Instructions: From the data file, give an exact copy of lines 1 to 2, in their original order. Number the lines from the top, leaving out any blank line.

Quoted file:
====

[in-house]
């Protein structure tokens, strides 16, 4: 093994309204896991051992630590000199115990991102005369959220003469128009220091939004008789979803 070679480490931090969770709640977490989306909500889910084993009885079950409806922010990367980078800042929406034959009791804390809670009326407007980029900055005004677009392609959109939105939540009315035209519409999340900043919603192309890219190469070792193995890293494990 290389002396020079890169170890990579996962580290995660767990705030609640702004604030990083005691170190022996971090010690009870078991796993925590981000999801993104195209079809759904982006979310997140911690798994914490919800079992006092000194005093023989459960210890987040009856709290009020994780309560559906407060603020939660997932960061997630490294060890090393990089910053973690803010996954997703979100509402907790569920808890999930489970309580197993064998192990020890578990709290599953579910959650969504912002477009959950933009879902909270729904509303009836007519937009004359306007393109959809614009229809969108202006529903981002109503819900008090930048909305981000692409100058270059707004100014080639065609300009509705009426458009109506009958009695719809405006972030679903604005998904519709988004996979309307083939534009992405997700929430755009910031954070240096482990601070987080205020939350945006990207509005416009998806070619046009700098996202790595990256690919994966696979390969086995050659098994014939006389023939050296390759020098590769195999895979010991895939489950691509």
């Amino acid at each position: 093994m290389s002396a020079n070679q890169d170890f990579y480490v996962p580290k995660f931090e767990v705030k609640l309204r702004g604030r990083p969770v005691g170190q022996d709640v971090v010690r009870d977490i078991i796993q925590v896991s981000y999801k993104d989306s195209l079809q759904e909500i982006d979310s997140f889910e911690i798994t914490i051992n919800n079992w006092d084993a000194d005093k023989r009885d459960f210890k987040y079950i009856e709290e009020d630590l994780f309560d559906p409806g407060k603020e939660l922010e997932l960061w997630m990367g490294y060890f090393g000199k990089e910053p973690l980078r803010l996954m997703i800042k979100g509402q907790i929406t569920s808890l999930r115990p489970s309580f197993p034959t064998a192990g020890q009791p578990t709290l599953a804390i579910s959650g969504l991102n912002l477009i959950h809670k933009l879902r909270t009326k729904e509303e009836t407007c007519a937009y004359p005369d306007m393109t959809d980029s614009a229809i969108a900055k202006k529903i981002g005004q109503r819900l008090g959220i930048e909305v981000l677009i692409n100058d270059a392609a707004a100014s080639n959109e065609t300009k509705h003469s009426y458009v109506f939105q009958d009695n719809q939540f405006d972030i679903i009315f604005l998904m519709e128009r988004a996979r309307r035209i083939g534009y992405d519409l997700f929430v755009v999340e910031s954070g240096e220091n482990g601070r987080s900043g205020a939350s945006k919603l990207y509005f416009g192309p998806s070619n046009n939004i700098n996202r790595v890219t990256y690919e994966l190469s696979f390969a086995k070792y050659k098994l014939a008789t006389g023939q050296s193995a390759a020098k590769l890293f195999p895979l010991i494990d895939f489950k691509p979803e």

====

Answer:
[in-house]
């Protein structure tokens, strides 16, 4: 093994309204896991051992630590000199115990991102005369959220003469128009220091939004008789979803 070679480490931090969770709640977490989306909500889910084993009885079950409806922010990367980078800042929406034959009791804390809670009326407007980029900055005004677009392609959109939105939540009315035209519409999340900043919603192309890219190469070792193995890293494990 290389002396020079890169170890990579996962580290995660767990705030609640702004604030990083005691170190022996971090010690009870078991796993925590981000999801993104195209079809759904982006979310997140911690798994914490919800079992006092000194005093023989459960210890987040009856709290009020994780309560559906407060603020939660997932960061997630490294060890090393990089910053973690803010996954997703979100509402907790569920808890999930489970309580197993064998192990020890578990709290599953579910959650969504912002477009959950933009879902909270729904509303009836007519937009004359306007393109959809614009229809969108202006529903981002109503819900008090930048909305981000692409100058270059707004100014080639065609300009509705009426458009109506009958009695719809405006972030679903604005998904519709988004996979309307083939534009992405997700929430755009910031954070240096482990601070987080205020939350945006990207509005416009998806070619046009700098996202790595990256690919994966696979390969086995050659098994014939006389023939050296390759020098590769195999895979010991895939489950691509």